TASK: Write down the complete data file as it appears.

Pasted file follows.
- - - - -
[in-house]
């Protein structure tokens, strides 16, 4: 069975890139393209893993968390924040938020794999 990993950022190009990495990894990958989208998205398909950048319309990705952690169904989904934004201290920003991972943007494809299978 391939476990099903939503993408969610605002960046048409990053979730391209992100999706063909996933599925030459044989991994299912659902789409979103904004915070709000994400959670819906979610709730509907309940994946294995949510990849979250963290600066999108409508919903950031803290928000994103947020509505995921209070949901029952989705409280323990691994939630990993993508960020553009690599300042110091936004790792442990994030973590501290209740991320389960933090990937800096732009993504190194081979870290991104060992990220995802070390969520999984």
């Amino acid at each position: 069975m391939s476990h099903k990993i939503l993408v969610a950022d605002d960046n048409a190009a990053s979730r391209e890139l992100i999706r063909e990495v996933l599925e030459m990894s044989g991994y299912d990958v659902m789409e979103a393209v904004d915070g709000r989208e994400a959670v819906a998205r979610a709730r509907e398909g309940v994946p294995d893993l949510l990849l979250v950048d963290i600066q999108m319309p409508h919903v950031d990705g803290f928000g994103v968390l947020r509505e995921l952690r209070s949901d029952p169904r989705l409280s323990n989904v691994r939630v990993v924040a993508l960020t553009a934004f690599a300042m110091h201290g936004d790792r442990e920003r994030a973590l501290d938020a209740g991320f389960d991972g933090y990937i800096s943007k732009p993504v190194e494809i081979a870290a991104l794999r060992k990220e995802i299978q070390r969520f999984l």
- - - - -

[in-house]
């Protein structure tokens, strides 16, 4: 069975890139393209893993968390924040938020794999 990993950022190009990495990894990958989208998205398909950048319309990705952690169904989904934004201290920003991972943007494809299978 391939476990099903939503993408969610605002960046048409990053979730391209992100999706063909996933599925030459044989991994299912659902789409979103904004915070709000994400959670819906979610709730509907309940994946294995949510990849979250963290600066999108409508919903950031803290928000994103947020509505995921209070949901029952989705409280323990691994939630990993993508960020553009690599300042110091936004790792442990994030973590501290209740991320389960933090990937800096732009993504190194081979870290991104060992990220995802070390969520999984």
């Amino acid at each position: 069975m391939s476990h099903k990993i939503l993408v969610a950022d605002d960046n048409a190009a990053s979730r391209e890139l992100i999706r063909e990495v996933l599925e030459m990894s044989g991994y299912d990958v659902m789409e979103a393209v904004d915070g709000r989208e994400a959670v819906a998205r979610a709730r509907e398909g309940v994946p294995d893993l949510l990849l979250v950048d963290i600066q999108m319309p409508h919903v950031d990705g803290f928000g994103v968390l947020r509505e995921l952690r209070s949901d029952p169904r989705l409280s323990n989904v691994r939630v990993v924040a993508l960020t553009a934004f690599a300042m110091h201290g936004d790792r442990e920003r994030a973590l501290d938020a209740g991320f389960d991972g933090y990937i800096s943007k732009p993504v190194e494809i081979a870290a991104l794999r060992k990220e995802i299978q070390r969520f999984l």